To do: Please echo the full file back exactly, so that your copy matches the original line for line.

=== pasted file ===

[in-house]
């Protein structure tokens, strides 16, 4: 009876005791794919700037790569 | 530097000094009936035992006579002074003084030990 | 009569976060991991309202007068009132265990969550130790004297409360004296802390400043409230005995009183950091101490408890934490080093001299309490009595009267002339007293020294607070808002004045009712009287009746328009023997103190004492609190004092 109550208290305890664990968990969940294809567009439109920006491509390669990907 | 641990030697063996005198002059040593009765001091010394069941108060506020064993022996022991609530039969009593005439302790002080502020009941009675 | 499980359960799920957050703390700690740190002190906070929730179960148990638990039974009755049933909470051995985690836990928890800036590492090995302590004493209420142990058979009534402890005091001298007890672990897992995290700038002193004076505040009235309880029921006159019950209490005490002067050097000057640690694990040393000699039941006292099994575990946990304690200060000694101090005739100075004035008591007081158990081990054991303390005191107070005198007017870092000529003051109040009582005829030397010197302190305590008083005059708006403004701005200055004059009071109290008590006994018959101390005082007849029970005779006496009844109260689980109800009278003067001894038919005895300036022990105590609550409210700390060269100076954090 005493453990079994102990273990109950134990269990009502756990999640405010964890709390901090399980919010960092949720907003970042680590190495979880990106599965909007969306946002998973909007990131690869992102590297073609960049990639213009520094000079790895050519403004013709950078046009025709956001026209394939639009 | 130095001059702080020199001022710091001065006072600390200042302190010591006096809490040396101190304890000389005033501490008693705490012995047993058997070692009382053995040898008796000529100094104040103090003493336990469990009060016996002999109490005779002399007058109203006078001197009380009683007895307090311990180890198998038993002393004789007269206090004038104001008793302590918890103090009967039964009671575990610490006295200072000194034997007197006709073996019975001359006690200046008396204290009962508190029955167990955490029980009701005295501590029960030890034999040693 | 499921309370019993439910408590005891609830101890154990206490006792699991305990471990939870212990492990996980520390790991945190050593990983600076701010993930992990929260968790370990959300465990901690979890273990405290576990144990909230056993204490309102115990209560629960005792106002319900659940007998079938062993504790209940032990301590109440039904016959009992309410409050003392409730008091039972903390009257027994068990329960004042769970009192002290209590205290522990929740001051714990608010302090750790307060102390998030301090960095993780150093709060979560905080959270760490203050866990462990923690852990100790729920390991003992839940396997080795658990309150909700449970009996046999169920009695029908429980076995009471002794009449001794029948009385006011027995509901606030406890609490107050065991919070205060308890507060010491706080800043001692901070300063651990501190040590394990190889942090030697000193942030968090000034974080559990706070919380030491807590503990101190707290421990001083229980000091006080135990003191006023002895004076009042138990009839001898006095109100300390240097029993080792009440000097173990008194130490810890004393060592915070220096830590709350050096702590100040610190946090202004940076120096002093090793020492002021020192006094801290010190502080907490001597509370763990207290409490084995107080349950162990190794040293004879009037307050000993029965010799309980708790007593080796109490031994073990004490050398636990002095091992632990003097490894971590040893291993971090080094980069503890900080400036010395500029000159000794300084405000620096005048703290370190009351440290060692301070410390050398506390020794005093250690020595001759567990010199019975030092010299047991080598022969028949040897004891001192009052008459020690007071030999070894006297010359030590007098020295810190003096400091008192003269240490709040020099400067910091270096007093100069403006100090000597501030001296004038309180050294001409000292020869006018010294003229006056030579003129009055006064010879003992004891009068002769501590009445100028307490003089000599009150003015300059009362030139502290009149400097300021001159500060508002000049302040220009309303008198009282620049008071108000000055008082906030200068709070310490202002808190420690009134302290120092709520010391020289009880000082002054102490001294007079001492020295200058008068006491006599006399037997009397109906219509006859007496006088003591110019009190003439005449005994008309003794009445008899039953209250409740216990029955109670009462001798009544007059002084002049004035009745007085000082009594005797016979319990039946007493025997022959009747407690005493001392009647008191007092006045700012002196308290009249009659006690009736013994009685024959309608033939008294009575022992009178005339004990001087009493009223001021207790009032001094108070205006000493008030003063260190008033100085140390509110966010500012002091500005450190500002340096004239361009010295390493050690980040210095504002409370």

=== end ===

[in-house]
């Protein structure tokens, strides 16, 4: 009876005791794919700037790569 | 530097000094009936035992006579002074003084030990 | 009569976060991991309202007068009132265990969550130790004297409360004296802390400043409230005995009183950091101490408890934490080093001299309490009595009267002339007293020294607070808002004045009712009287009746328009023997103190004492609190004092 109550208290305890664990968990969940294809567009439109920006491509390669990907 | 641990030697063996005198002059040593009765001091010394069941108060506020064993022996022991609530039969009593005439302790002080502020009941009675 | 499980359960799920957050703390700690740190002190906070929730179960148990638990039974009755049933909470051995985690836990928890800036590492090995302590004493209420142990058979009534402890005091001298007890672990897992995290700038002193004076505040009235309880029921006159019950209490005490002067050097000057640690694990040393000699039941006292099994575990946990304690200060000694101090005739100075004035008591007081158990081990054991303390005191107070005198007017870092000529003051109040009582005829030397010197302190305590008083005059708006403004701005200055004059009071109290008590006994018959101390005082007849029970005779006496009844109260689980109800009278003067001894038919005895300036022990105590609550409210700390060269100076954090 005493453990079994102990273990109950134990269990009502756990999640405010964890709390901090399980919010960092949720907003970042680590190495979880990106599965909007969306946002998973909007990131690869992102590297073609960049990639213009520094000079790895050519403004013709950078046009025709956001026209394939639009 | 130095001059702080020199001022710091001065006072600390200042302190010591006096809490040396101190304890000389005033501490008693705490012995047993058997070692009382053995040898008796000529100094104040103090003493336990469990009060016996002999109490005779002399007058109203006078001197009380009683007895307090311990180890198998038993002393004789007269206090004038104001008793302590918890103090009967039964009671575990610490006295200072000194034997007197006709073996019975001359006690200046008396204290009962508190029955167990955490029980009701005295501590029960030890034999040693 | 499921309370019993439910408590005891609830101890154990206490006792699991305990471990939870212990492990996980520390790991945190050593990983600076701010993930992990929260968790370990959300465990901690979890273990405290576990144990909230056993204490309102115990209560629960005792106002319900659940007998079938062993504790209940032990301590109440039904016959009992309410409050003392409730008091039972903390009257027994068990329960004042769970009192002290209590205290522990929740001051714990608010302090750790307060102390998030301090960095993780150093709060979560905080959270760490203050866990462990923690852990100790729920390991003992839940396997080795658990309150909700449970009996046999169920009695029908429980076995009471002794009449001794029948009385006011027995509901606030406890609490107050065991919070205060308890507060010491706080800043001692901070300063651990501190040590394990190889942090030697000193942030968090000034974080559990706070919380030491807590503990101190707290421990001083229980000091006080135990003191006023002895004076009042138990009839001898006095109100300390240097029993080792009440000097173990008194130490810890004393060592915070220096830590709350050096702590100040610190946090202004940076120096002093090793020492002021020192006094801290010190502080907490001597509370763990207290409490084995107080349950162990190794040293004879009037307050000993029965010799309980708790007593080796109490031994073990004490050398636990002095091992632990003097490894971590040893291993971090080094980069503890900080400036010395500029000159000794300084405000620096005048703290370190009351440290060692301070410390050398506390020794005093250690020595001759567990010199019975030092010299047991080598022969028949040897004891001192009052008459020690007071030999070894006297010359030590007098020295810190003096400091008192003269240490709040020099400067910091270096007093100069403006100090000597501030001296004038309180050294001409000292020869006018010294003229006056030579003129009055006064010879003992004891009068002769501590009445100028307490003089000599009150003015300059009362030139502290009149400097300021001159500060508002000049302040220009309303008198009282620049008071108000000055008082906030200068709070310490202002808190420690009134302290120092709520010391020289009880000082002054102490001294007079001492020295200058008068006491006599006399037997009397109906219509006859007496006088003591110019009190003439005449005994008309003794009445008899039953209250409740216990029955109670009462001798009544007059002084002049004035009745007085000082009594005797016979319990039946007493025997022959009747407690005493001392009647008191007092006045700012002196308290009249009659006690009736013994009685024959309608033939008294009575022992009178005339004990001087009493009223001021207790009032001094108070205006000493008030003063260190008033100085140390509110966010500012002091500005450190500002340096004239361009010295390493050690980040210095504002409370």